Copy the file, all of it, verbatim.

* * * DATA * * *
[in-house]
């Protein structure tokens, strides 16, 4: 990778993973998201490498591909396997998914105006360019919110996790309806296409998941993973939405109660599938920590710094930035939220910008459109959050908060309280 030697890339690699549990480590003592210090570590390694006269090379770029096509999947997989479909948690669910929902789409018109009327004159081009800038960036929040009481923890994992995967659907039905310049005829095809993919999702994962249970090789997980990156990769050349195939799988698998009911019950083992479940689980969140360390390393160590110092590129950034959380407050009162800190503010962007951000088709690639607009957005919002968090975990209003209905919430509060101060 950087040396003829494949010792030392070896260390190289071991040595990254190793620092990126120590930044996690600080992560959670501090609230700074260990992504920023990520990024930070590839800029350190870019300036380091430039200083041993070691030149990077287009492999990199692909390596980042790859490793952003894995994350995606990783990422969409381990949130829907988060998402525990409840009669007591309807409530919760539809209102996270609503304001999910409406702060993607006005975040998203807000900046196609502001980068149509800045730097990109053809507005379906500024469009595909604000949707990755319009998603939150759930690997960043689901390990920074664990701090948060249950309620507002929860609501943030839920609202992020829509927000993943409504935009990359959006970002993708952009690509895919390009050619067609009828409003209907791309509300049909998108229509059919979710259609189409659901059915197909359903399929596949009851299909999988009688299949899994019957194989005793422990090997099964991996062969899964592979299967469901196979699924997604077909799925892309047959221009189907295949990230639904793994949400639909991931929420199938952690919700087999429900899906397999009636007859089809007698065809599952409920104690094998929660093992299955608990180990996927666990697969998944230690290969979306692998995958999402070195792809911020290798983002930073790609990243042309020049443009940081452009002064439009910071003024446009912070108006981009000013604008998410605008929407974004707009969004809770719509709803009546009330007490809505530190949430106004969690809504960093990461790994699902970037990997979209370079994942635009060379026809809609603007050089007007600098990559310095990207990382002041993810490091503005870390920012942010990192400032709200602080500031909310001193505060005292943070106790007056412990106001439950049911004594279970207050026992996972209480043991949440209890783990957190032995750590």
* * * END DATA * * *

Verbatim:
[in-house]
């Protein structure tokens, strides 16, 4: 990778993973998201490498591909396997998914105006360019919110996790309806296409998941993973939405109660599938920590710094930035939220910008459109959050908060309280 030697890339690699549990480590003592210090570590390694006269090379770029096509999947997989479909948690669910929902789409018109009327004159081009800038960036929040009481923890994992995967659907039905310049005829095809993919999702994962249970090789997980990156990769050349195939799988698998009911019950083992479940689980969140360390390393160590110092590129950034959380407050009162800190503010962007951000088709690639607009957005919002968090975990209003209905919430509060101060 950087040396003829494949010792030392070896260390190289071991040595990254190793620092990126120590930044996690600080992560959670501090609230700074260990992504920023990520990024930070590839800029350190870019300036380091430039200083041993070691030149990077287009492999990199692909390596980042790859490793952003894995994350995606990783990422969409381990949130829907988060998402525990409840009669007591309807409530919760539809209102996270609503304001999910409406702060993607006005975040998203807000900046196609502001980068149509800045730097990109053809507005379906500024469009595909604000949707990755319009998603939150759930690997960043689901390990920074664990701090948060249950309620507002929860609501943030839920609202992020829509927000993943409504935009990359959006970002993708952009690509895919390009050619067609009828409003209907791309509300049909998108229509059919979710259609189409659901059915197909359903399929596949009851299909999988009688299949899994019957194989005793422990090997099964991996062969899964592979299967469901196979699924997604077909799925892309047959221009189907295949990230639904793994949400639909991931929420199938952690919700087999429900899906397999009636007859089809007698065809599952409920104690094998929660093992299955608990180990996927666990697969998944230690290969979306692998995958999402070195792809911020290798983002930073790609990243042309020049443009940081452009002064439009910071003024446009912070108006981009000013604008998410605008929407974004707009969004809770719509709803009546009330007490809505530190949430106004969690809504960093990461790994699902970037990997979209370079994942635009060379026809809609603007050089007007600098990559310095990207990382002041993810490091503005870390920012942010990192400032709200602080500031909310001193505060005292943070106790007056412990106001439950049911004594279970207050026992996972209480043991949440209890783990957190032995750590």